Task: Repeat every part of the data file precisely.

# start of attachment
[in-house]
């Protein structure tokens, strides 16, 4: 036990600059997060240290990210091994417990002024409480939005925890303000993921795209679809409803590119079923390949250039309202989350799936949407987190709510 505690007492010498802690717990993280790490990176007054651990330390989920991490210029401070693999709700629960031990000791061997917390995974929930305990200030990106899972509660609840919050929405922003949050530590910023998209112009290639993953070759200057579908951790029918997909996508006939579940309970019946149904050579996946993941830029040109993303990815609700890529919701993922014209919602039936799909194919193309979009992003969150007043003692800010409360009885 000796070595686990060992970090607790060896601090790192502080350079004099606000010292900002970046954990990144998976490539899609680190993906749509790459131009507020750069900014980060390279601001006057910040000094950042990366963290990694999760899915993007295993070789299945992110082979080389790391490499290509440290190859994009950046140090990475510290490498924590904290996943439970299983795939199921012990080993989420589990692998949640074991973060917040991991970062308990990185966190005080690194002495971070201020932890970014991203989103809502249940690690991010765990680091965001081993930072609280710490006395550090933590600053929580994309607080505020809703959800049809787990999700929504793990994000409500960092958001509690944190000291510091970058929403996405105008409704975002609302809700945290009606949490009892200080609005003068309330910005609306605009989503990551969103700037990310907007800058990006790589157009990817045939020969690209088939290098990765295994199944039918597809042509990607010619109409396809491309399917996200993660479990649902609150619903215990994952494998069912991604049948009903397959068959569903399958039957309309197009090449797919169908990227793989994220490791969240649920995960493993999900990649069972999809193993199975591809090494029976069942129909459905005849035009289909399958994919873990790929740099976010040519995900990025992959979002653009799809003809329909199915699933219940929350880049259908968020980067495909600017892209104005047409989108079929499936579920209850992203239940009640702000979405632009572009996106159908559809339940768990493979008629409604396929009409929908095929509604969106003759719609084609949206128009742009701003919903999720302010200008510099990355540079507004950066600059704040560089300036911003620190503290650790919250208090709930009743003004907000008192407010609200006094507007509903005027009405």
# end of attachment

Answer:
[in-house]
């Protein structure tokens, strides 16, 4: 036990600059997060240290990210091994417990002024409480939005925890303000993921795209679809409803590119079923390949250039309202989350799936949407987190709510 505690007492010498802690717990993280790490990176007054651990330390989920991490210029401070693999709700629960031990000791061997917390995974929930305990200030990106899972509660609840919050929405922003949050530590910023998209112009290639993953070759200057579908951790029918997909996508006939579940309970019946149904050579996946993941830029040109993303990815609700890529919701993922014209919602039936799909194919193309979009992003969150007043003692800010409360009885 000796070595686990060992970090607790060896601090790192502080350079004099606000010292900002970046954990990144998976490539899609680190993906749509790459131009507020750069900014980060390279601001006057910040000094950042990366963290990694999760899915993007295993070789299945992110082979080389790391490499290509440290190859994009950046140090990475510290490498924590904290996943439970299983795939199921012990080993989420589990692998949640074991973060917040991991970062308990990185966190005080690194002495971070201020932890970014991203989103809502249940690690991010765990680091965001081993930072609280710490006395550090933590600053929580994309607080505020809703959800049809787990999700929504793990994000409500960092958001509690944190000291510091970058929403996405105008409704975002609302809700945290009606949490009892200080609005003068309330910005609306605009989503990551969103700037990310907007800058990006790589157009990817045939020969690209088939290098990765295994199944039918597809042509990607010619109409396809491309399917996200993660479990649902609150619903215990994952494998069912991604049948009903397959068959569903399958039957309309197009090449797919169908990227793989994220490791969240649920995960493993999900990649069972999809193993199975591809090494029976069942129909459905005849035009289909399958994919873990790929740099976010040519995900990025992959979002653009799809003809329909199915699933219940929350880049259908968020980067495909600017892209104005047409989108079929499936579920209850992203239940009640702000979405632009572009996106159908559809339940768990493979008629409604396929009409929908095929509604969106003759719609084609949206128009742009701003919903999720302010200008510099990355540079507004950066600059704040560089300036911003620190503290650790919250208090709930009743003004907000008192407010609200006094507007509903005027009405």